Patricia McMorrow | 12.11.14
For the past four years, I have had the honor of serving on the CaringBridge Board of Directors. Along with fellow board members and staff, we’re working hard to ensure a strong future for CaringBridge by continuing to amplify the love, hope and compassion in the world.
CaringBridge has touched my life, both personally and professionally.
Before CaringBridge came to be, I lost both my parents to cancer. Looking back, I wish that CaringBridge had been available to help my family during those difficult times.
Years later, one of my sisters was diagnosed with bilateral breast cancer. Not only was she a grateful CaringBridge website author and support recipient during her treatment and recovery — so was I. Living some distance from her, I would find new perspectives to talk over with her by reading her entries. I also felt a renewed assurance about her condition as I saw how her support community responded to her needs. She is now well and cancer free!
The “CaringBridge Prescription”
As a healthcare psychologist, I have had the privilege of working with patients and families of all ages and walks of life who are facing frightening, challenging and overwhelming health events. When I first learned about CaringBridge, I quickly saw the potential positive impact this healing social network could have for my patients and their loved ones. Quickly, I began “prescribing CaringBridge” to most of my patients.
Many people staying in the medical facility where I worked were far from home. CaringBridge helped to bridge major distances and eased some of the pangs of homesickness.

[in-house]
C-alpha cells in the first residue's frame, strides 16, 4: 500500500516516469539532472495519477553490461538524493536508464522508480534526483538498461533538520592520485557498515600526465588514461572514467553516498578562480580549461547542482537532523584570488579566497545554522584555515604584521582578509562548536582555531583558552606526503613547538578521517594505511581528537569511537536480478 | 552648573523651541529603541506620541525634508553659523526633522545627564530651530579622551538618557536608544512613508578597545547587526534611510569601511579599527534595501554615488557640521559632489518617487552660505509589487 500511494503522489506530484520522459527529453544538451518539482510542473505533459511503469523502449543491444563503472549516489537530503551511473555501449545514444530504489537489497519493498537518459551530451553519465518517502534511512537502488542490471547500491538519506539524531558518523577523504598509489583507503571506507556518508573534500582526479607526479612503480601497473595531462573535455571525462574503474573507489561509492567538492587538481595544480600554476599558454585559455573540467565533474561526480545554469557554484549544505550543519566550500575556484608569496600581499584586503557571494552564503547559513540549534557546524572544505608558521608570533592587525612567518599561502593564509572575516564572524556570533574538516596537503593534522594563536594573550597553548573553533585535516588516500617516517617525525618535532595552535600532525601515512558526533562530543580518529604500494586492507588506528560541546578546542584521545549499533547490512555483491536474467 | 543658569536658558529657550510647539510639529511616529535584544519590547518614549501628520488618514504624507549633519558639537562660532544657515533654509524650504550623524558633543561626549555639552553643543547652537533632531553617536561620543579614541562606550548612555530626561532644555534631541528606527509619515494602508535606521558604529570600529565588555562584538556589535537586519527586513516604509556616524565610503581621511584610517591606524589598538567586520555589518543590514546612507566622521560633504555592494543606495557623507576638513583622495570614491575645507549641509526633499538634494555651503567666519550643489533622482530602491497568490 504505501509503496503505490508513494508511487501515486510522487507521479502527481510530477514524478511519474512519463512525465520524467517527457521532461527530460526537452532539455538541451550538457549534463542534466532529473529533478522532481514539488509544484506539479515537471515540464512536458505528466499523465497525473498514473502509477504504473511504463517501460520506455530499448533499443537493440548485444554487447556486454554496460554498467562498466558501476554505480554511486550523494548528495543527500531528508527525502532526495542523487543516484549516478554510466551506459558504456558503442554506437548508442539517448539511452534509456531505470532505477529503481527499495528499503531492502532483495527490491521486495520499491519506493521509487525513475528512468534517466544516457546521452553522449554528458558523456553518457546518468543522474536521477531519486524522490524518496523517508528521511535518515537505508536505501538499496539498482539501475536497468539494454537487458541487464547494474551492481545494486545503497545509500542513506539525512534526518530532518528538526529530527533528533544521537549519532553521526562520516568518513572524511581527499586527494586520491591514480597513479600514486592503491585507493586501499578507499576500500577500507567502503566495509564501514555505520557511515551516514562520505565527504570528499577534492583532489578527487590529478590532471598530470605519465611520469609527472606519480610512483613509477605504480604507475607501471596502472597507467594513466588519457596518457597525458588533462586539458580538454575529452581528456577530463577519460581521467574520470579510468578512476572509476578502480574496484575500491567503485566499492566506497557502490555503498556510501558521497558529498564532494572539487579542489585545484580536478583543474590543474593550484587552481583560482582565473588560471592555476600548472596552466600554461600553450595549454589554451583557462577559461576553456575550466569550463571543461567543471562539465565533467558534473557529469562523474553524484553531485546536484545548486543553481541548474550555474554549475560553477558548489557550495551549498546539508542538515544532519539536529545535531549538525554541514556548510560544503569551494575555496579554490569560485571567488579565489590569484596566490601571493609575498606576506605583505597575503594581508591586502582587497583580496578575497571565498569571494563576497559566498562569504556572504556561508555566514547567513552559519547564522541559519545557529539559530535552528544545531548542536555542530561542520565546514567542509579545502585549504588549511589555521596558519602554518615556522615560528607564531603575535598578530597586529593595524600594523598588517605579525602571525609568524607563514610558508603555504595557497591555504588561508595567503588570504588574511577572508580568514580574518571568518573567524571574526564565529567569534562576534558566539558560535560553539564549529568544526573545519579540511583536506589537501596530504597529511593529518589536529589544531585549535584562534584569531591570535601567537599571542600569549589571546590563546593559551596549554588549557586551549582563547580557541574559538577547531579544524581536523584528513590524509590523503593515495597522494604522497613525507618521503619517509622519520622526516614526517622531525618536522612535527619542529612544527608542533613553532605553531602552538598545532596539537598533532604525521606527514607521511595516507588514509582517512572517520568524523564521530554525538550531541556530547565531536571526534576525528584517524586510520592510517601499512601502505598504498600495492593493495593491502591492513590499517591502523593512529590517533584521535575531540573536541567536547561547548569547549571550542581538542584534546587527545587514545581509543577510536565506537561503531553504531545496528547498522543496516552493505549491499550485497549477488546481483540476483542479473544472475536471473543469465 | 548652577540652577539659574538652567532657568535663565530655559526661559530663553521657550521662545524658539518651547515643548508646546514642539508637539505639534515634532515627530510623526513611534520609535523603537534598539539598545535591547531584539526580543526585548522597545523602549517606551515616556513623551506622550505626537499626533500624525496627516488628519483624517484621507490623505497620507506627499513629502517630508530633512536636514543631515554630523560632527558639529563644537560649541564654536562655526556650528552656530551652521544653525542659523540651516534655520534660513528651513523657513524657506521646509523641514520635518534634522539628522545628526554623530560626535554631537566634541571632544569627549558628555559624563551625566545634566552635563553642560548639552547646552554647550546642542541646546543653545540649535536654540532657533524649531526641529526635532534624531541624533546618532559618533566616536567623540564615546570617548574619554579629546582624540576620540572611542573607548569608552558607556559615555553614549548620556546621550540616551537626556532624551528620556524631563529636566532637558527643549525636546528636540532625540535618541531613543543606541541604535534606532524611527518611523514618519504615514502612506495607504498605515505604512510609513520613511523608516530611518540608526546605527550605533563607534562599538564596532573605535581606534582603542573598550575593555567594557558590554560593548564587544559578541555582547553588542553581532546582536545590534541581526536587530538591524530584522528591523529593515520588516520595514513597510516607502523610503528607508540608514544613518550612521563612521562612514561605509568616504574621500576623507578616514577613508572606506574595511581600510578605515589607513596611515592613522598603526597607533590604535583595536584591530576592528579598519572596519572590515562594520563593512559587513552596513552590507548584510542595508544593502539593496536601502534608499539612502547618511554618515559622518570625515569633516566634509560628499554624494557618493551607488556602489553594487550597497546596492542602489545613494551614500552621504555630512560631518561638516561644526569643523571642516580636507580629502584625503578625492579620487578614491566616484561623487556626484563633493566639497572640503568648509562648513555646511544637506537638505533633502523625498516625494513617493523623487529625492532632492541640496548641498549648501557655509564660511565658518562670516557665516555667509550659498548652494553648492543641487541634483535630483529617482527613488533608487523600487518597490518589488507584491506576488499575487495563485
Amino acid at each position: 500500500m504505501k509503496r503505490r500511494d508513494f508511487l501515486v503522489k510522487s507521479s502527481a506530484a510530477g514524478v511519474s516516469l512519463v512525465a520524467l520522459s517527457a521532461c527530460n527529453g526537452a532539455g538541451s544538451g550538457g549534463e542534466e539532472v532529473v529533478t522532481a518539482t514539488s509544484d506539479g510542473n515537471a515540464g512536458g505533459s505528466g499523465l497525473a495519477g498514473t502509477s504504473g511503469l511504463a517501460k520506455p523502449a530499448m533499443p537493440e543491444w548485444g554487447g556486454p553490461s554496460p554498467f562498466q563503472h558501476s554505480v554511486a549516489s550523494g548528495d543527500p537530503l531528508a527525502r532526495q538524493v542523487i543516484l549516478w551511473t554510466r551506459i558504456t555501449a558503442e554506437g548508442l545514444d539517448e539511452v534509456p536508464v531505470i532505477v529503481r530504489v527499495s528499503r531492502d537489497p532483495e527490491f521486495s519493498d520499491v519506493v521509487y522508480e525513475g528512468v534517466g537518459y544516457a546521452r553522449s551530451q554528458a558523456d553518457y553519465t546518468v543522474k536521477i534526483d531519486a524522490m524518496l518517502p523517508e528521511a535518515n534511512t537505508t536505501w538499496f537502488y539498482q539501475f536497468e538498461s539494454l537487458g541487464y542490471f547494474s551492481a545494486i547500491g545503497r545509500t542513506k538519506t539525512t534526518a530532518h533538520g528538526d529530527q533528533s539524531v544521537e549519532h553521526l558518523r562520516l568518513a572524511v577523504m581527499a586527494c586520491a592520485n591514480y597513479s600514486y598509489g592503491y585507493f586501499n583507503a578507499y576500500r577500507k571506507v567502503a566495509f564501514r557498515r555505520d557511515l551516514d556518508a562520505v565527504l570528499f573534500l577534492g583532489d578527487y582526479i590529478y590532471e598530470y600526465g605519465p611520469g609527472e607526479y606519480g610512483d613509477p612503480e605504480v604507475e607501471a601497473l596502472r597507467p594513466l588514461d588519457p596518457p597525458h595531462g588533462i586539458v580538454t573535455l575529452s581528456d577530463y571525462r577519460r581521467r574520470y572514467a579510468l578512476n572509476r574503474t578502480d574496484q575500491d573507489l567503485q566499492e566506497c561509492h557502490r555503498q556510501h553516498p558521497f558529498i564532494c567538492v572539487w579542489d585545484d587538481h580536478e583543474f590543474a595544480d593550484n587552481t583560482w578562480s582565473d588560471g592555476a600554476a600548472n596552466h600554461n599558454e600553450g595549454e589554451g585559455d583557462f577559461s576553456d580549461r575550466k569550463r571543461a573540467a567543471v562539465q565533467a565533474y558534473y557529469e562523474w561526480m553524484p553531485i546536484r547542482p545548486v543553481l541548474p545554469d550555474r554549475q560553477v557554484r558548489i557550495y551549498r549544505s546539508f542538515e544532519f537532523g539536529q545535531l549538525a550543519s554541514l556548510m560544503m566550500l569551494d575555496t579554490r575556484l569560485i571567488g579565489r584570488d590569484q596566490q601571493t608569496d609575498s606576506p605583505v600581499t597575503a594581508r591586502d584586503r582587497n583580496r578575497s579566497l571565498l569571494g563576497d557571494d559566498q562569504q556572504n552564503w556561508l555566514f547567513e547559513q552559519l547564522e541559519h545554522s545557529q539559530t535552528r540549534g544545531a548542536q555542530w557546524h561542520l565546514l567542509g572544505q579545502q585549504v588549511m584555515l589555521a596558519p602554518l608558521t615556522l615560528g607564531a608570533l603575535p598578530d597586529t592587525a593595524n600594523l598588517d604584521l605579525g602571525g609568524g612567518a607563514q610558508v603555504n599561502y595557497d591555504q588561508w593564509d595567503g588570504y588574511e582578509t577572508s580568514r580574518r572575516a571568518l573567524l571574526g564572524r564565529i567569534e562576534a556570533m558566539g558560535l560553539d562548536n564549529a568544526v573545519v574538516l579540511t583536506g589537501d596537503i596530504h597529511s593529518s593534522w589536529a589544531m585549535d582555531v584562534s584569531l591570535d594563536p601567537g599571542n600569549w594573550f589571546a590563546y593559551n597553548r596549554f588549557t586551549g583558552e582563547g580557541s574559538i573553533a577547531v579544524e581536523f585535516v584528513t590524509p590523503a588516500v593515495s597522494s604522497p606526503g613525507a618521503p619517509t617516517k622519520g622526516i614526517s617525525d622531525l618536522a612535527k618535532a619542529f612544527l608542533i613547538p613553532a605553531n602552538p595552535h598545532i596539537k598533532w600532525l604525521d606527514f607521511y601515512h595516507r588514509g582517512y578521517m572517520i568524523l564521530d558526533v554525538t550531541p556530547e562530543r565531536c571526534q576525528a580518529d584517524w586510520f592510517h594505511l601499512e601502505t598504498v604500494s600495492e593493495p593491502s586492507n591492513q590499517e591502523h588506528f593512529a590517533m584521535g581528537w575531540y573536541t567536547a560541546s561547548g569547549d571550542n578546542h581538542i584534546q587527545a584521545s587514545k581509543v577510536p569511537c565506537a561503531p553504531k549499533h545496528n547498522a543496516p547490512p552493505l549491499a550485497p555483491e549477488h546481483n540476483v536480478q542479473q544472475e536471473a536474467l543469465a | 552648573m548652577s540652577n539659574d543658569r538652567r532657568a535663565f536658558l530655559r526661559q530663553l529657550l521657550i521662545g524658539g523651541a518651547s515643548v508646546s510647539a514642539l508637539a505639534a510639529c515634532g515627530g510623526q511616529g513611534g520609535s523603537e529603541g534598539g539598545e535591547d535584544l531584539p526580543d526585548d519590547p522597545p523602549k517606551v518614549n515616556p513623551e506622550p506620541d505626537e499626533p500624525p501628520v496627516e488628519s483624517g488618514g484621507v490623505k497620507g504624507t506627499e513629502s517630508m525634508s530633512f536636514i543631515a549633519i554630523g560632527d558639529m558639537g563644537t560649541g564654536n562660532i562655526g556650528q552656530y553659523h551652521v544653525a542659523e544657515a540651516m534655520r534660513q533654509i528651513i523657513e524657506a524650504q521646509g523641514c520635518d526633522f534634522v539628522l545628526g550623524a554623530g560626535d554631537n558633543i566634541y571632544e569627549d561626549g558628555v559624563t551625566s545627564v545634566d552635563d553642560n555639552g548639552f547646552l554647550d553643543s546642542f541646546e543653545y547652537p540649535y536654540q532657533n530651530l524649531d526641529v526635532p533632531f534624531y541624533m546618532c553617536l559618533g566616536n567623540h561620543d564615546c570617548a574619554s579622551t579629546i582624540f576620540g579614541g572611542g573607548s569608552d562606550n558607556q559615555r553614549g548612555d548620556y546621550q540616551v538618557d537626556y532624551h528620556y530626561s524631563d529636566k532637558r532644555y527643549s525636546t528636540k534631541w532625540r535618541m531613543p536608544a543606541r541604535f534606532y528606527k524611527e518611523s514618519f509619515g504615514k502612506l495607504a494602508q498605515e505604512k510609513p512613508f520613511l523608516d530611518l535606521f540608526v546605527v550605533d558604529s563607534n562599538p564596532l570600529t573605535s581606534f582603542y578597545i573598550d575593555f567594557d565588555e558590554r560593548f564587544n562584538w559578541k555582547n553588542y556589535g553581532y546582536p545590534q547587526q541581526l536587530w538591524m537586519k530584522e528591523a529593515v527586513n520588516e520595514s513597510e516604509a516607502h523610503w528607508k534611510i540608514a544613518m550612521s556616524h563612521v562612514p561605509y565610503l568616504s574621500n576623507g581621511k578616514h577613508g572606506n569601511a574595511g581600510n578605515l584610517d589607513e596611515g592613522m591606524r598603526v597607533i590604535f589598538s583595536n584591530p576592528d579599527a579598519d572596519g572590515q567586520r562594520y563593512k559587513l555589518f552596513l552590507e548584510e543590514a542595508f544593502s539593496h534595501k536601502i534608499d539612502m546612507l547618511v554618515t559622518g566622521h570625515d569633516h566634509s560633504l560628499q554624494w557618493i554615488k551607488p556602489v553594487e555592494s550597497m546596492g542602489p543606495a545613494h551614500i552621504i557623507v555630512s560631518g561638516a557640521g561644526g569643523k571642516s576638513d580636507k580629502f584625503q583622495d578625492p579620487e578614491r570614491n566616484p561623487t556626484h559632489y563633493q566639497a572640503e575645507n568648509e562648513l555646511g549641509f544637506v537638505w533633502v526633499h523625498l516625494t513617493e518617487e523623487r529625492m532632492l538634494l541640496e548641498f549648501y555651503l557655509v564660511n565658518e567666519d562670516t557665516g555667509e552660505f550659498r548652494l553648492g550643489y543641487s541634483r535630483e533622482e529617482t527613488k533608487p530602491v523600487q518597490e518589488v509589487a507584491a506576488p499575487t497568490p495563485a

Easing Suffering and Enabling Healing
For example, one of my patients was living with a debilitating disease that caused long hospitalizations and would eventually rob him of his beloved life as a farmer. He was scared, demoralized and becoming detached from his family.
At first he refused the “CaringBridge prescription.” This gentleman’s depression and despair led him to focus only on himself and all of the losses that his condition caused. However, he allowed his wife to set up his CaringBridge website.
Gradually through the messages of support and encouragement he received on the site, he began to see the important role he still played as a father and grandfather.
He told me that his depression and grief lifted when he realized he was not the only person suffering, and he owed it to his family (and himself) to find a way to live as well as he could to help ease their suffering. He died a few months later, at home on his farm, with his family at his side.
I believe that his CaringBridge site was instrumental in helping him live more fully, as it does for so many users and their families and friends.
Ann O’Connor Sandgren, Ph.D., is a retired Clinical Health Psychologist and was one of the first psychologists to be embedded in a medical practice. She worked at Roger Maris Cancer Center and Sanford Health in Fargo, ND and retired in 2013 after a 24-year career there. She and her husband reside in Minneapolis.